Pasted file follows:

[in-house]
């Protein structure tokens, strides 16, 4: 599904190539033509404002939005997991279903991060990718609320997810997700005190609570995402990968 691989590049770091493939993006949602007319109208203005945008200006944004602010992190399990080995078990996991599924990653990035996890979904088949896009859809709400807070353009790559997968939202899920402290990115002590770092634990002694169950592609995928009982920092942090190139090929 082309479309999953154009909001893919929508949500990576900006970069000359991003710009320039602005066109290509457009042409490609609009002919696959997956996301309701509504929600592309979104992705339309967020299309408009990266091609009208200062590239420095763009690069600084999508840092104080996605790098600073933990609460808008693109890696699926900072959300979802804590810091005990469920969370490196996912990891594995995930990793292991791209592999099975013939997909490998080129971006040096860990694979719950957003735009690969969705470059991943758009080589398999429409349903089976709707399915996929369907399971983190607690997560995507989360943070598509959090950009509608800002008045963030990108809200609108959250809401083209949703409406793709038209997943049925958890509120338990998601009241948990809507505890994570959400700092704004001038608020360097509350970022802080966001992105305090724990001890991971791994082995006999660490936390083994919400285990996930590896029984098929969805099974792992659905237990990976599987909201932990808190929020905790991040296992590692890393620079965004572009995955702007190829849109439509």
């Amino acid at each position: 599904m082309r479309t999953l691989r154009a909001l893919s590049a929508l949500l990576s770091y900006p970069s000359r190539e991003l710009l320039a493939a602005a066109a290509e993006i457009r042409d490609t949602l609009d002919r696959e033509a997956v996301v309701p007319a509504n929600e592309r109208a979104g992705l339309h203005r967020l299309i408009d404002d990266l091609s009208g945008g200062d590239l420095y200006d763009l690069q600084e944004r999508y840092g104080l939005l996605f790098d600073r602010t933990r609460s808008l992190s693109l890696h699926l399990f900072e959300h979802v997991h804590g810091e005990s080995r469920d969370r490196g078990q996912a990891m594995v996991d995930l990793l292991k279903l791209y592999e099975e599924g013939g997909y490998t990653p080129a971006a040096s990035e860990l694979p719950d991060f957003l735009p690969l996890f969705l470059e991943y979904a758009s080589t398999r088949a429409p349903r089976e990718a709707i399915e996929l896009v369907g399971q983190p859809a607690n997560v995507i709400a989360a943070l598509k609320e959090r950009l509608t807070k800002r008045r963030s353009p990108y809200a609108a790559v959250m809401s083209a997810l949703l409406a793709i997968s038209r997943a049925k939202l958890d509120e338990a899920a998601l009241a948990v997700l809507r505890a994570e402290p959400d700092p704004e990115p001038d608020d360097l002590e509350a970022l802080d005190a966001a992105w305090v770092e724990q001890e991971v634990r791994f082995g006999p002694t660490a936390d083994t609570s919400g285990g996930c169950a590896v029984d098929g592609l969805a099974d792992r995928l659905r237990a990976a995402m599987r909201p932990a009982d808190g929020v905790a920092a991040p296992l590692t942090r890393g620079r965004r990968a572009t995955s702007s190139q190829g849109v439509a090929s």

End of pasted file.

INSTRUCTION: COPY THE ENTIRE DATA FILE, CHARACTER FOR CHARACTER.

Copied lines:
[in-house]
């Protein structure tokens, strides 16, 4: 599904190539033509404002939005997991279903991060990718609320997810997700005190609570995402990968 691989590049770091493939993006949602007319109208203005945008200006944004602010992190399990080995078990996991599924990653990035996890979904088949896009859809709400807070353009790559997968939202899920402290990115002590770092634990002694169950592609995928009982920092942090190139090929 082309479309999953154009909001893919929508949500990576900006970069000359991003710009320039602005066109290509457009042409490609609009002919696959997956996301309701509504929600592309979104992705339309967020299309408009990266091609009208200062590239420095763009690069600084999508840092104080996605790098600073933990609460808008693109890696699926900072959300979802804590810091005990469920969370490196996912990891594995995930990793292991791209592999099975013939997909490998080129971006040096860990694979719950957003735009690969969705470059991943758009080589398999429409349903089976709707399915996929369907399971983190607690997560995507989360943070598509959090950009509608800002008045963030990108809200609108959250809401083209949703409406793709038209997943049925958890509120338990998601009241948990809507505890994570959400700092704004001038608020360097509350970022802080966001992105305090724990001890991971791994082995006999660490936390083994919400285990996930590896029984098929969805099974792992659905237990990976599987909201932990808190929020905790991040296992590692890393620079965004572009995955702007190829849109439509």
């Amino acid at each position: 599904m082309r479309t999953l691989r154009a909001l893919s590049a929508l949500l990576s770091y900006p970069s000359r190539e991003l710009l320039a493939a602005a066109a290509e993006i457009r042409d490609t949602l609009d002919r696959e033509a997956v996301v309701p007319a509504n929600e592309r109208a979104g992705l339309h203005r967020l299309i408009d404002d990266l091609s009208g945008g200062d590239l420095y200006d763009l690069q600084e944004r999508y840092g104080l939005l996605f790098d600073r602010t933990r609460s808008l992190s693109l890696h699926l399990f900072e959300h979802v997991h804590g810091e005990s080995r469920d969370r490196g078990q996912a990891m594995v996991d995930l990793l292991k279903l791209y592999e099975e599924g013939g997909y490998t990653p080129a971006a040096s990035e860990l694979p719950d991060f957003l735009p690969l996890f969705l470059e991943y979904a758009s080589t398999r088949a429409p349903r089976e990718a709707i399915e996929l896009v369907g399971q983190p859809a607690n997560v995507i709400a989360a943070l598509k609320e959090r950009l509608t807070k800002r008045r963030s353009p990108y809200a609108a790559v959250m809401s083209a997810l949703l409406a793709i997968s038209r997943a049925k939202l958890d509120e338990a899920a998601l009241a948990v997700l809507r505890a994570e402290p959400d700092p704004e990115p001038d608020d360097l002590e509350a970022l802080d005190a966001a992105w305090v770092e724990q001890e991971v634990r791994f082995g006999p002694t660490a936390d083994t609570s919400g285990g996930c169950a590896v029984d098929g592609l969805a099974d792992r995928l659905r237990a990976a995402m599987r909201p932990a009982d808190g929020v905790a920092a991040p296992l590692t942090r890393g620079r965004r990968a572009t995955s702007s190139q190829g849109v439509a090929s």